- Low APRs: The lender’s advertised interest rates are in line with or better than those advertised by the competition.
- Low or no fees: Some lenders don’t charge fees other than interest; others may charge origination fees, late payment fees, or prepayment fees. If fees are present, they must not be significantly higher than its competitors’.
- Higher loan limits: Though you want to be careful not to borrow more than you can afford, the best lenders won’t cap their loans at low amounts, letting you borrow what you need.
- Flexible terms: Some lenders only allow you to pick from a couple of terms, such as three or five years. Lenders earned points for flexibility for allowing shorter or longer terms to accommodate a wider range of needs.
- Serves most of the country: While most major banks have national reach (or close to it), online lenders may only be able to do business in a limited number of states. Bonus points went to lenders with a wider reach.
- Transparent, informative website: The best lenders are transparent about APRs, loan limits, terms, fees, and other crucial information. It should be clear where to get these details, and you shouldn’t have to give your personal information in order to see it.
- Reputation: I considered each lender’s longevity, online reviews, and status with the Better Business Bureau. BBB accreditation is a plus, not a necessity, especially for newer companies. I also considered customer service ratings from the 2014 J.D. Power Retail Banking Study when applicable. I gave individual reviews less weight, as many negative reviews are from prospective borrowers unhappy about being denied.
Of course, before you decide to take out any loan, it’s always wise to educate yourself. Keep reading to make sure you know exactly what you’re getting with an unsecured loan and how to score the best deal.
What Is a Personal Loan?
An unsecured personal loan is simply a fixed-rate loan that you can receive without collateral to guarantee it. With secured loans, you’re allowing the lender to use one of your assets — for instance, your car or house — to recoup their losses if you fall behind on payments. When your loan is unsecured, the lender has no such recourse if you don’t pay up.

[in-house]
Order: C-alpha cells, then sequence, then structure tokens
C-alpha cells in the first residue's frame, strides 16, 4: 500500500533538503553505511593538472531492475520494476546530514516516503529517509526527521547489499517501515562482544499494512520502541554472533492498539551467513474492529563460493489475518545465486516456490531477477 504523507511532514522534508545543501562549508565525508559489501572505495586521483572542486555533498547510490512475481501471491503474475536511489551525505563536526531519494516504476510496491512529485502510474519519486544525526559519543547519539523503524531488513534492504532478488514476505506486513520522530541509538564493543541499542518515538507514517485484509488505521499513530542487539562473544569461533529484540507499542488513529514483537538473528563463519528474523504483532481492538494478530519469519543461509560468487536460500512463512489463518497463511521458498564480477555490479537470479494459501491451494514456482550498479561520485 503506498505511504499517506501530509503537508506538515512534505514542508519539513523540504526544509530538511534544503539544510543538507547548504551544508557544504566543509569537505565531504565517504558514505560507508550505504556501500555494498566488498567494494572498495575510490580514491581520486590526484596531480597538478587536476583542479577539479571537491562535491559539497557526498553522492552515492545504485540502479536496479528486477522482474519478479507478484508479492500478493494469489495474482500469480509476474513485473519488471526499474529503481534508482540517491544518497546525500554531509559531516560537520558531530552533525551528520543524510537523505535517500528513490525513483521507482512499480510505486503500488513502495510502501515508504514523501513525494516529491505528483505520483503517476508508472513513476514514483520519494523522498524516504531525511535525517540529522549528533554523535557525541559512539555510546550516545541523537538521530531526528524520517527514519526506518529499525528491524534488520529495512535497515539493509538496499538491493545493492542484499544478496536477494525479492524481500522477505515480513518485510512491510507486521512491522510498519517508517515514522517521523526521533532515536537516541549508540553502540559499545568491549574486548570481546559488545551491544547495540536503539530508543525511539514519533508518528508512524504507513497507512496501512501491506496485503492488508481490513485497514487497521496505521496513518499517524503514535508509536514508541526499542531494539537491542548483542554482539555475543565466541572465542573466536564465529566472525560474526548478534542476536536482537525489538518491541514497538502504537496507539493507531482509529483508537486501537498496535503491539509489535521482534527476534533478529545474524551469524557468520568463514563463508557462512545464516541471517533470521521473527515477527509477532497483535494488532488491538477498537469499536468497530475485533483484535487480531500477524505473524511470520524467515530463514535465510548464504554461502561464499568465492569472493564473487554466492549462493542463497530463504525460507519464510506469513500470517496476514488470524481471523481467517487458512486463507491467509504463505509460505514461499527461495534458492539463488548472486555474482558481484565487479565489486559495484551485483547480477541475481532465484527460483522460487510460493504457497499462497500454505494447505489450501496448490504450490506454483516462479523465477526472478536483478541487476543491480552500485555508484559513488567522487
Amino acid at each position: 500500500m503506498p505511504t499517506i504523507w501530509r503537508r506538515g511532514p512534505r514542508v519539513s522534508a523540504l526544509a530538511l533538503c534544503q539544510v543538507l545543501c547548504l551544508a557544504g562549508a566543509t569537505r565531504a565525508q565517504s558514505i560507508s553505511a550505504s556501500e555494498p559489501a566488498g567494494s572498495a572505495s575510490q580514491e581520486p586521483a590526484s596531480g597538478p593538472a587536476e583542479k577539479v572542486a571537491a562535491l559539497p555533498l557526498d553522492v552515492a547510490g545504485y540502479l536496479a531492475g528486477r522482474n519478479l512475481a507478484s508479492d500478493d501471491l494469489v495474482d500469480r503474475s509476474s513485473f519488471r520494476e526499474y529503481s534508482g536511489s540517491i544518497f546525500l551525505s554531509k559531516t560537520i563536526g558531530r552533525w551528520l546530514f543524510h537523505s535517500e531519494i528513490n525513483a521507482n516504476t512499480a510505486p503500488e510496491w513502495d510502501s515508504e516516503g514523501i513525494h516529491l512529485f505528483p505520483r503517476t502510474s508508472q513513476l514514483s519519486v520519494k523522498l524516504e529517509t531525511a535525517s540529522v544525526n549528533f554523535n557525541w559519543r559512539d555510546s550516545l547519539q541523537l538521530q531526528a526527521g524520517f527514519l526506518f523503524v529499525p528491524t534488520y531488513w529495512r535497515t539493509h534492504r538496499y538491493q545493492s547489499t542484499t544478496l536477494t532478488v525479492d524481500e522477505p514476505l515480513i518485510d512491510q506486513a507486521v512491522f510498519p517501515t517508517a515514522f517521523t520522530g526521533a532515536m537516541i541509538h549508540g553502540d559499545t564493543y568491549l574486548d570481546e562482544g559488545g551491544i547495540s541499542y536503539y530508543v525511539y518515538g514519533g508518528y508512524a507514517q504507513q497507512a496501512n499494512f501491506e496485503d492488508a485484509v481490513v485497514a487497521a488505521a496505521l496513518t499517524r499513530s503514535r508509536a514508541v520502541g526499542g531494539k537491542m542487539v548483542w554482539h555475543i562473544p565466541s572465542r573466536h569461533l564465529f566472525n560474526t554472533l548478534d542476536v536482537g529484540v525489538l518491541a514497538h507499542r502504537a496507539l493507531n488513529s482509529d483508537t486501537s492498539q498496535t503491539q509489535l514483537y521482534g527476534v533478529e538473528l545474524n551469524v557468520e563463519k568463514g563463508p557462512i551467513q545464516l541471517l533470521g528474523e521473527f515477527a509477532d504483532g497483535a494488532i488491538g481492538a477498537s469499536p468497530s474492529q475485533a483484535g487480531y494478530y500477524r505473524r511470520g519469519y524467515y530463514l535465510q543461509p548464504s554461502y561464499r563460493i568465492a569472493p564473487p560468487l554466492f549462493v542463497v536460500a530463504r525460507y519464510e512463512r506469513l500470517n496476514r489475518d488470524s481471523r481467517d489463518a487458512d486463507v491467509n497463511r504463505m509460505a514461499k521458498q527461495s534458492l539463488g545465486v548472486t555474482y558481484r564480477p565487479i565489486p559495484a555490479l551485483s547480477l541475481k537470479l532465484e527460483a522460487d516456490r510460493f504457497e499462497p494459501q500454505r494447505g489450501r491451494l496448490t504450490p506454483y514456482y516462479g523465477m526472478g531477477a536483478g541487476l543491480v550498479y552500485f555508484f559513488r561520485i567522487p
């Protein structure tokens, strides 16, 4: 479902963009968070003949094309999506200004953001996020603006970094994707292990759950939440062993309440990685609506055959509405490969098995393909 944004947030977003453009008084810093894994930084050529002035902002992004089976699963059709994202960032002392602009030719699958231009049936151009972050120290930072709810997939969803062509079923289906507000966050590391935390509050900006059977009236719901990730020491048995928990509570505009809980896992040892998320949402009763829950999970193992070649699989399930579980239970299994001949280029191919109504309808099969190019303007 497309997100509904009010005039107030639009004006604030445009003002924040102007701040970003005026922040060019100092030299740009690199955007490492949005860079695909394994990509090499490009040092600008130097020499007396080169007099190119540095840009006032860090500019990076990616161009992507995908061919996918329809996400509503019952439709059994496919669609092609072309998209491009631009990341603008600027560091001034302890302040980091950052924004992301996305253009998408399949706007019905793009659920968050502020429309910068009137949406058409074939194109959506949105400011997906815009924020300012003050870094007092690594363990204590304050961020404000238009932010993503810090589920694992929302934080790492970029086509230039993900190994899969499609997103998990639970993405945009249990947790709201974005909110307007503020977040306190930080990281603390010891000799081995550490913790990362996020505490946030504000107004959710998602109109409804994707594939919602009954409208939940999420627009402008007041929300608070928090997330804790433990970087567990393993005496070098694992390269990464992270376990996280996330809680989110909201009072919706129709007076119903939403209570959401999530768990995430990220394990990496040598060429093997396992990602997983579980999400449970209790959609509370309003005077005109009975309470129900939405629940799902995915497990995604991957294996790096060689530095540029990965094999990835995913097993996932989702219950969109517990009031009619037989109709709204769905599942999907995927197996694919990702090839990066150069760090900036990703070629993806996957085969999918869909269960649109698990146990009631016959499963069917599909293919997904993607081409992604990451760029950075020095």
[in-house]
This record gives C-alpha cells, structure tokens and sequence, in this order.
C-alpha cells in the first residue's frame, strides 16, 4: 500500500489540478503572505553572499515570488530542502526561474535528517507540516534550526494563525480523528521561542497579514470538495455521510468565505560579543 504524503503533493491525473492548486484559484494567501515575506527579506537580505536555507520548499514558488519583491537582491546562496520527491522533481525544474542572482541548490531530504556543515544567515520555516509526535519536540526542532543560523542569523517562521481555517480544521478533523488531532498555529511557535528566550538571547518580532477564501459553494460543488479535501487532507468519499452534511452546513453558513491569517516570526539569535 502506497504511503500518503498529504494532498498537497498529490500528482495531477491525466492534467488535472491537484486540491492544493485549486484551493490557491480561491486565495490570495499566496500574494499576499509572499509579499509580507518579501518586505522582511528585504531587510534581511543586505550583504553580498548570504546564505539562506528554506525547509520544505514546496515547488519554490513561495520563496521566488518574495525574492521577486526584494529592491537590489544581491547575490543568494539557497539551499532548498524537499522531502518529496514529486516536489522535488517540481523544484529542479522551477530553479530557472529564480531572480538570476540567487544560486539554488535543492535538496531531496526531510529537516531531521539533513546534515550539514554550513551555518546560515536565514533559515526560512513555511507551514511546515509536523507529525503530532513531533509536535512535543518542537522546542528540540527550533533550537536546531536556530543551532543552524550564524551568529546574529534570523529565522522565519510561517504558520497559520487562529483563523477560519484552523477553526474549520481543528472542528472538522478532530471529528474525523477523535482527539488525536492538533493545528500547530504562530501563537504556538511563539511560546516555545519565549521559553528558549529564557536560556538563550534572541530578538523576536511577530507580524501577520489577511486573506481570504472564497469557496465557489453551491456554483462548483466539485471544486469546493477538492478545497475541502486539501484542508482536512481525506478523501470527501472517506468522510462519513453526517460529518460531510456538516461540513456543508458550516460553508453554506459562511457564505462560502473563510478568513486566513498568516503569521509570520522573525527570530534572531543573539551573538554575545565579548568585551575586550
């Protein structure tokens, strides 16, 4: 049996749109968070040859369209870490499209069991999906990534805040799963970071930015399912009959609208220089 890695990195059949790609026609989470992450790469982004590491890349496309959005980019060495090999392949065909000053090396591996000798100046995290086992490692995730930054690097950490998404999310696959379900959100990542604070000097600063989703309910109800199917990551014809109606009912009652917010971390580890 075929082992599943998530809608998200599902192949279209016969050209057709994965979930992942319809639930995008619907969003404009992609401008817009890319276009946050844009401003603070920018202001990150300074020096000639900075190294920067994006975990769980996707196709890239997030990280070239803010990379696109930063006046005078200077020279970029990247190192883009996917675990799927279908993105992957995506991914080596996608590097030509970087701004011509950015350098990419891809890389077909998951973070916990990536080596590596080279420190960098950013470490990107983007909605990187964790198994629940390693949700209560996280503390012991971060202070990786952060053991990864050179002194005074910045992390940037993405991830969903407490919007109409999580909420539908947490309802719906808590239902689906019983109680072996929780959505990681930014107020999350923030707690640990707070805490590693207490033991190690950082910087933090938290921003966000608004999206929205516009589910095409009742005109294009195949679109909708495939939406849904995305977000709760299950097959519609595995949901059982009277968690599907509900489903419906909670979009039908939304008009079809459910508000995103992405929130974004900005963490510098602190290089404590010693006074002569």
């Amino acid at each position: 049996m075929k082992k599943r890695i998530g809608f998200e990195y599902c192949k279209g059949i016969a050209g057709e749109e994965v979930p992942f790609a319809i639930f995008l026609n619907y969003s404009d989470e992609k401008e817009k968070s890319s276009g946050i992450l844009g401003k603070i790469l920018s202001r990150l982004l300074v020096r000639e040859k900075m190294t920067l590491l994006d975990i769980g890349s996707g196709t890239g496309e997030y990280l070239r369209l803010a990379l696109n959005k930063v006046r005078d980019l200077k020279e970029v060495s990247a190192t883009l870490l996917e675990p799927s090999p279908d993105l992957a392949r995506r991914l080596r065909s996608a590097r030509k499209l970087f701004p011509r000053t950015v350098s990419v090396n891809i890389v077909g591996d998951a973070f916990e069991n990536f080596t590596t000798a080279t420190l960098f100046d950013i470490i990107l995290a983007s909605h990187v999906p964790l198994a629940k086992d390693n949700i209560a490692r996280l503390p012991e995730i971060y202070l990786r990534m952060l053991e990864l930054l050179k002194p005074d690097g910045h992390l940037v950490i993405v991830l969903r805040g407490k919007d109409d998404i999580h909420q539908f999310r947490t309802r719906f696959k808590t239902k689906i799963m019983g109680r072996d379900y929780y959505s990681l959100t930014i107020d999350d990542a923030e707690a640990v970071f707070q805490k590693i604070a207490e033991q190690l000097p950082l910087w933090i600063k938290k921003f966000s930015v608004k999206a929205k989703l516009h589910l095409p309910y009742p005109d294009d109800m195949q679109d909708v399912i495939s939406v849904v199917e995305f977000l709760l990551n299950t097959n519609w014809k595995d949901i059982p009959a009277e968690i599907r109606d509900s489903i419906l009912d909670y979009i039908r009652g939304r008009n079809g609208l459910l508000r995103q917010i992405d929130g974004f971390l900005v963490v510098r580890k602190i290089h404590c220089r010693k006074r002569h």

Of course, that doesn’t mean there are no consequences if you default on an unsecured loan. Your credit will take a nosedive, and your lender could sue or send its very unpleasant collections department after you. However, the lack of collateral ultimately means unsecured loans are riskier for the lender.
Unsecured personal loans are available at certain banks and credit unions, as well as online through startups including peer-to-peer lenders. Though the lender may ask why you’re borrowing, you can generally use these loans for any purpose: debt consolidation, home improvement, business expenses, new cars, a budget-busting wedding, or even a trip around the world. Credit cards and student loans are also unsecured loans, though with more specific purposes.
Do I need good credit for a personal loan?
For the most part, yes. It’s possible that you’ll find a willing lender even with poor credit, but you’ll likely be paying an astronomical interest rate in order to lessen that lender’s risk.
Major peer-to-peer lenders typically won’t lend to borrowers with credit scores lower than roughly 640-660, and if your score is that low, your APR will be well into the double digits. For instance, peer-to-peer lender Prosper offers APRs as low as 5.99% for borrowers with the best credit. Borrowers with the lowest scores could be paying 35.97%.
If your credit isn’t great, experts advise starting with your existing bank, which may have a better idea of your finances. You may also want to try a credit union, which may be more flexible with its lending criteria. But a secured loan will almost certainly get you a better APR if you’re willing to put up the collateral. So will a co-signer with better credit, but that person will be on the hook for repayment if you default — a tremendous financial risk that could certainly ruin your relationship.
A word of caution: You may run across lenders who say they’ll give you an unsecured personal loan without even checking your credit. This is a common proclamation among payday lenders, who only require proof of income to make you a small, short-term loan. But the APR could be in the triple digits, and you may end up rolling over the loan from one month to the next when you have no real ability to repay. As a rule, be wary of any no-credit-check loan.
If you’re searching for a loan with bad credit, be sure to check out my post on the best bad-credit loans for some more reputable options.
Four Shopping Tips for Personal Loans
#1: Shop around